Not long after we got home with her, I noticed something wrong with her rear end. “What is that?” I asked as I noticed something sticking out. “Oh my!” I exclaimed as my husband, Wayne, quickly joined me. “She’s prolapsing, those are her insides!” About 2 inches of her intestines were hanging out and they were not going to go back in on their own. One thing I love about my career is that I am always learning new things and this was one extremely new thing. I had to figure out how to reinsert a skunk’s intestines back inside of her. The vet had sent me home with some lubricant so I grabbed a little and tried putting it on. It had an anti-swelling property to it, so I thought it may help to make it easy, but like usual, I was wrong. As soon as I touched it, Sweet Pea let out a squeal that sounded like I was slaughtering a pig. I asked Wayne to help hold her as I tried again. Nothing, she just squealed in pain and I was getting nowhere. It had to get in back in or the tissue would dry out and start to die. Every time she squealed, I stopped, but I couldn’t do that. Even though I was hurting her, I had to keep going. Wayne held her firmly in his arms, her head buried in his arm, I slowly started closest to her body pushing her intestines back inside. A little at a time it was going in. I was almost there, but every time I let up the littlest bit, her body would constrict and it would push it back out. “Please, Sweet Pea, let me do this,” I pleaded as tears were welling up in my eyes. I kept going, patiently, and finally, it was all back in. I moved my hand away and it starting coming back out. So, like the little Dutch boy with the hole in the dam, I plugged it up with my finger. Yes, I shoved my finger up a skunk’s butt and held it there for about 20 minutes! “How long would be long enough?” I thought. I cautiously removed my finger and thankfully it all stayed in.
This was not the end of it either. An hour later I saw her turn around and plop, out it came again. This time, I caught it quickly and only about an inch was exposed. So, yup, in my finger went. I sat on the floor with a skunk in my lap, my finger firmly planted up her rear as we sat and watched tv. I spent most of the next six hours this way, just hoping it would all stay in. “What am I going to do tonight,” I thought. “If she prolapses in the middle of the night and I don’t see it, she will be dead by morning.” This terrified me so I cleared my nightstand, placed her kennel on it and set my alarm for every 30 minutes. Every time my alarm went off, I rolled over, turned on a flashlight to get a good look and then, back to sleep for another 25 minutes. Thankfully, she made it through the night. Through all of this, she never once tried to bite us.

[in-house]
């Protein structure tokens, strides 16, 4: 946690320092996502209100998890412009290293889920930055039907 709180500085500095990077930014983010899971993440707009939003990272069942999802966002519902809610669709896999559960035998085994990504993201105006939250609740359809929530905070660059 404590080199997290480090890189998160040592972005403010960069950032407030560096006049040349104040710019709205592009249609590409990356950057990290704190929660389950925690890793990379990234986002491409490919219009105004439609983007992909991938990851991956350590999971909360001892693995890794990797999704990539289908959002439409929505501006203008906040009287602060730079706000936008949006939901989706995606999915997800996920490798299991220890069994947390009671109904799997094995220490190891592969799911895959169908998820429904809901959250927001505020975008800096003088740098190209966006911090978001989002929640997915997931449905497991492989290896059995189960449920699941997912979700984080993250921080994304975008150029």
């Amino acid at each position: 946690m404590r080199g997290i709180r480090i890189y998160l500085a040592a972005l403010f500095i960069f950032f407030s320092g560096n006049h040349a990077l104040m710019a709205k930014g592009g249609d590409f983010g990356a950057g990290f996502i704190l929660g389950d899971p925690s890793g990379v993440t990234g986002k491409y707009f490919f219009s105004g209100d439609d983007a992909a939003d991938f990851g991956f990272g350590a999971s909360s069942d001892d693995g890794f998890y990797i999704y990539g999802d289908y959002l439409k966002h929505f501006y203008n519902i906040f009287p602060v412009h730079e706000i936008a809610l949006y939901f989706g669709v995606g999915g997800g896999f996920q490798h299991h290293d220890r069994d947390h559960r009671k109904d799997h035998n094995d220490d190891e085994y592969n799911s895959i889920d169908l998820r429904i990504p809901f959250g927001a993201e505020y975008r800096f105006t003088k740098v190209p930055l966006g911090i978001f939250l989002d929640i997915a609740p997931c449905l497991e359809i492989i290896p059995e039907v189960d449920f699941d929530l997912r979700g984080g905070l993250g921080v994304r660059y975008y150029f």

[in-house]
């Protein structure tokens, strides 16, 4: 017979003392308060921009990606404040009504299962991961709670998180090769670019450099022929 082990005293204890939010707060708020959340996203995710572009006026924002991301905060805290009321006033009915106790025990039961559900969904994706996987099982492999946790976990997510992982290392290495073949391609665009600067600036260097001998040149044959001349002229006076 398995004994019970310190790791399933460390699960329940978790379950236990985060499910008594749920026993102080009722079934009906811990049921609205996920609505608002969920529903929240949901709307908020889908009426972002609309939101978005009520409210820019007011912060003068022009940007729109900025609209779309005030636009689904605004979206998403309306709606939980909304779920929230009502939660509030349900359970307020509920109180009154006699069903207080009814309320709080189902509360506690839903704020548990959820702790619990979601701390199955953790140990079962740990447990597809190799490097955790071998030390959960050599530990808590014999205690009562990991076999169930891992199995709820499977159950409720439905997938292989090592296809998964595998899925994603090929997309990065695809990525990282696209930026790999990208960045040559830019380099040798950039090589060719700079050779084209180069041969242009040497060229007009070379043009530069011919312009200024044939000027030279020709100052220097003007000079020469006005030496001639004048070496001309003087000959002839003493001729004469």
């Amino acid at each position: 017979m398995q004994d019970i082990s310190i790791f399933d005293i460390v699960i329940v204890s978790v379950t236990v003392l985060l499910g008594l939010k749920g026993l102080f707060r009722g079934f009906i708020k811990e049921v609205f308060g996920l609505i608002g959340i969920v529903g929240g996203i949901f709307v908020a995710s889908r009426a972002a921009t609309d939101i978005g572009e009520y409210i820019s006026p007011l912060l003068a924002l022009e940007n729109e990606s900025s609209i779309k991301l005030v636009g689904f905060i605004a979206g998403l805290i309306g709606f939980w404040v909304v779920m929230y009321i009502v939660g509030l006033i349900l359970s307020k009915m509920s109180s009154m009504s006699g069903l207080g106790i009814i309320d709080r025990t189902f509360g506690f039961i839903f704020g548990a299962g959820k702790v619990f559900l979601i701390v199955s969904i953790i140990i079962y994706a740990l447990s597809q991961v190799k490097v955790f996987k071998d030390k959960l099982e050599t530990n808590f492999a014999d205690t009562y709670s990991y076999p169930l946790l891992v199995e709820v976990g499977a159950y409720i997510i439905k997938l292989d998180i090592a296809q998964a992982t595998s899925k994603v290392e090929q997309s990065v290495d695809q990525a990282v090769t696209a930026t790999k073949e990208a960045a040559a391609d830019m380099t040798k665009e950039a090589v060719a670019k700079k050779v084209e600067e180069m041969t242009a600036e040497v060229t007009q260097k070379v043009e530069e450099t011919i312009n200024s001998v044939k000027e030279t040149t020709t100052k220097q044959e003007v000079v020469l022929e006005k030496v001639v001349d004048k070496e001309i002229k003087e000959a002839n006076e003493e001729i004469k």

The next day everything seemed fine. She was keeping her insides inside, which was much appreciated! Over the next week, she seemed to be doing well. She was still pretty swollen, but that was to be expected. Then on day 6, plop, her insides fell out again! This happened many more times over the next month. She would be fine for a few days and then it would repeat again and again. I was starting to think she was never going to hold onto her insides. But she was healing and it was less intense each time with less coming out and less time I had to spend in my Dutch boy role for it to stay put. Finally, after six weeks, she stopped and never prolapsed again. As she continued to grow into a healthy young skunk, I learned that the de-scenting of a skunk is a much bigger ordeal than anyone ever realizes. It is very invasive and traumatic for all involved. In all my years working with animals I have seen and done some pretty gross things from being vomited on by vultures to emptying maggot-ridden garbage, but I never thought I would be able to add to the skills on my resume: Skunk proctology!
Sharon Clay, Curator of Animal Programs
“One Touch of Nature Makes the Whole World Kin”